The GSM Association (GSMA) has warned Indian authorities that its plan to reserve 5G spectrum for enterprise captive networks or private networks could lead to serious repercussions for the wider mobile services market.
In a letter dated April 6 to India’s telecom secretary K Rajaraman, GSMA’s head of public policy Jeanette Whyte said reserving spectrum for enterprises, especially in mid- and high IMT frequency bands that have been globally harmonized for 5G usage, “poses significant risks to wider mobile services, most notably slower 5G networks and reduced coverage.”
The Telecom Regulatory Authority of India (TRAI) has recommended that spectrum in bands such as 3700-3800 MHz, 4800-4990 MHz and 28.5-29.5 GHz be assigned directly to enterprises for their private networks. However, Whyte said that these bands are important bands that will play a vital role in providing future capacity to Indian mobile networks.
Assigning spectrum in key 5G bands for enterprise private networks could create a non-level playing field, and would also lead to artificial scarcity and fragmentation of spectrum, Whyte said.
DoT could still reject spectrum allocation plan
India approved the direct allocation of 5G spectrum to enterprises in June 2022. However, it hasn’t spelled out the specifics of the allocation methodology.
The Department of Telecommunication (DoT) may still reject the Telecom Regulatory Authority of India’s proposal to reserve some bands of airwaves for captive private networks. The DoT reportedly prefers that enterprises lease spectrum from telcos for private networks, as per a recent report by the Economic Times.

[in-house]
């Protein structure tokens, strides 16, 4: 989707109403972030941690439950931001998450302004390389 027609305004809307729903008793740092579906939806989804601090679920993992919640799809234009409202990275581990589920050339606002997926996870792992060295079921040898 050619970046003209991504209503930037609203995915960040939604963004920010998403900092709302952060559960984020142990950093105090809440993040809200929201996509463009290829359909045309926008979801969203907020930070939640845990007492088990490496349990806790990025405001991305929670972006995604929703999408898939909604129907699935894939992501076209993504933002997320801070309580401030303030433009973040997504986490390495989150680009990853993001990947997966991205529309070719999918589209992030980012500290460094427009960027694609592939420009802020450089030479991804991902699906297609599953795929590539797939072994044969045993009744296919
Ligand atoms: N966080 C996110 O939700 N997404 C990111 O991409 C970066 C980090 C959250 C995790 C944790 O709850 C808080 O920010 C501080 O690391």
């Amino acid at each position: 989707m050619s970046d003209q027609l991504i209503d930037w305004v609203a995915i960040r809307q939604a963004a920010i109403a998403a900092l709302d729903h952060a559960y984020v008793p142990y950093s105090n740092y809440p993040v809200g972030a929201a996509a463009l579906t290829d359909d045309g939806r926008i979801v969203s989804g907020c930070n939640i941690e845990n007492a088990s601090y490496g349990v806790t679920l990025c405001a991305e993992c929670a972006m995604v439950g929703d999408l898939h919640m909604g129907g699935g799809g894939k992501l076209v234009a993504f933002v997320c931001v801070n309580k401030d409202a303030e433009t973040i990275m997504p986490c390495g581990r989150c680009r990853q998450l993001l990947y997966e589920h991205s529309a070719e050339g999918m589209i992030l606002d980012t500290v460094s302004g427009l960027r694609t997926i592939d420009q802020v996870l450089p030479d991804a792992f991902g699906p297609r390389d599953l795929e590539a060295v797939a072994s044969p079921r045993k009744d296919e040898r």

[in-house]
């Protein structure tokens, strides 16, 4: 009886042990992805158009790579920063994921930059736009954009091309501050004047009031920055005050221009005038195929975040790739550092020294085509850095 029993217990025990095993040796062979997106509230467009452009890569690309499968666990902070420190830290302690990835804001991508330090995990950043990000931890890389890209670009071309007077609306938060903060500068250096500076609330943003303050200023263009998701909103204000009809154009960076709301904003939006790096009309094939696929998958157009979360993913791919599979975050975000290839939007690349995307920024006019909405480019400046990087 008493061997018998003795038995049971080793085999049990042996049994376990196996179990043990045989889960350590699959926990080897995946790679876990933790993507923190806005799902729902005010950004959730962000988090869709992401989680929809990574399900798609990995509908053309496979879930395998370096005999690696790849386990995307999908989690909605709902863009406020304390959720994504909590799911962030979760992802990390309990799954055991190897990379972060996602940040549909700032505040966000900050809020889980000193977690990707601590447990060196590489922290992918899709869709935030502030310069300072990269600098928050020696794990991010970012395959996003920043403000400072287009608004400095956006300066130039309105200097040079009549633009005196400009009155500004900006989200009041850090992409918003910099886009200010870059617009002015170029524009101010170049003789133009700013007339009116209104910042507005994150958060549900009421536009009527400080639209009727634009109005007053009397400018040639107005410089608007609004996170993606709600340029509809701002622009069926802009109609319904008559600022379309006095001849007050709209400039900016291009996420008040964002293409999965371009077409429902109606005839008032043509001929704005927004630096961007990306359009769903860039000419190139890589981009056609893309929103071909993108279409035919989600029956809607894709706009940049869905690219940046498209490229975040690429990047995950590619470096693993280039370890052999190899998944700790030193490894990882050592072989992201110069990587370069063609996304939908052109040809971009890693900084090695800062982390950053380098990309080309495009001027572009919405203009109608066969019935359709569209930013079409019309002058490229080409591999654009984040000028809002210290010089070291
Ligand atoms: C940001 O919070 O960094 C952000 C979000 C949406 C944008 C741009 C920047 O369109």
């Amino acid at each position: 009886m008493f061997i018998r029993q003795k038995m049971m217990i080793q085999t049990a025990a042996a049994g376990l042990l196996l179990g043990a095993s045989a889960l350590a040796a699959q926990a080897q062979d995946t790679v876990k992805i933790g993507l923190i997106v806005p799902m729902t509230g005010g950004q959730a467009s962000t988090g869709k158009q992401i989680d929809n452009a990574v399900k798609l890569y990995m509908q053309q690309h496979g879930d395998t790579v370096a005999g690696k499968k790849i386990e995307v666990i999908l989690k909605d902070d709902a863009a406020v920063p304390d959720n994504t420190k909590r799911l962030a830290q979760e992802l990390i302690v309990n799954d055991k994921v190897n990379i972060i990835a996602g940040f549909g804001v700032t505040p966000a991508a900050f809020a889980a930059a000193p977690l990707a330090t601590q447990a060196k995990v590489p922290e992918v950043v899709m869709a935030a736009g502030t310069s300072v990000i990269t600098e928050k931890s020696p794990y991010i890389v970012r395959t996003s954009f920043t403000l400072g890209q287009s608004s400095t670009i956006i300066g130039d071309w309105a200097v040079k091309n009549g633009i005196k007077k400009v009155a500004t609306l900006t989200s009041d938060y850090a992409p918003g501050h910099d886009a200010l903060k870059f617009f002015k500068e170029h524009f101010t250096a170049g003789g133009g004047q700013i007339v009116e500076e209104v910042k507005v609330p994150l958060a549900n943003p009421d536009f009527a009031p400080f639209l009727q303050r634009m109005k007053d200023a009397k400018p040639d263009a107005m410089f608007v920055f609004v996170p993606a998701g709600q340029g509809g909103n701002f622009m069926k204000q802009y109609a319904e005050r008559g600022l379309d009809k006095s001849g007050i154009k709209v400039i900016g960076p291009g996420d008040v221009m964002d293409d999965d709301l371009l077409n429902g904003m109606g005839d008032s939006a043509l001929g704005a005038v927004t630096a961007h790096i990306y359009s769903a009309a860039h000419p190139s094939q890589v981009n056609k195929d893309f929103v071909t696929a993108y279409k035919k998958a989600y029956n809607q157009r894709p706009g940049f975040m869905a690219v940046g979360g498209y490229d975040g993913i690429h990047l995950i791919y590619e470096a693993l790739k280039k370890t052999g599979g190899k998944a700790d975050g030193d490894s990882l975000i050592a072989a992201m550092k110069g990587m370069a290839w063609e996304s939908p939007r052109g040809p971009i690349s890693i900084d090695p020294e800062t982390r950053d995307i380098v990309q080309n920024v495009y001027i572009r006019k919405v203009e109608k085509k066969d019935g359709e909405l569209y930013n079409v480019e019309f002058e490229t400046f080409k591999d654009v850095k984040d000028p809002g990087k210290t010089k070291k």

The country’s attorney general R Venkataramani recently opined that auction should remain the preferred way to allot a natural resource like spectrum.
Enterprises like Tata Consultancy Services (TCS), Tata Communications, Infosys, Capgemini, GMR, ITC and Larsen & Toubro had approached the authorities seeking spectrum through direct allocation for 5G private networks. If the DoT gets its way, it will deliver a blow to enterprises’ 5G ambitions.
Ironically, enterprise has long been touted in India and elsewhere as a key new growth market for telcos rolling out 5G services. The GSMA has always seen enterprise as a key use case for 5G technology, whether as a private a network or a 5G-powered offering from telcos.
Alternative ways to do private 5G, says GSMA
Whyte argued in her letter that while private networks are indeed an integral part of 5G, supporting their growth does not have to mean resorting to asymmetric spectrum carve-outs or set-asides.
“Such measures are an aggressive regulatory tool with a huge economic cost,” she said,
The GSMA estimates that spectrum fragmentation may jeopardize future expansion of services and dampen the mobile data ecosystem, which is expected to contribute an estimated $136 billion to the Indian economy.
Whyte added that telcos already support the needs of enterprises, including the provision of private networks. Meanwhile, alternate spectrum access options such as spectrum leasing and network slicing offered by telcos would provide more flexibility to enterprises.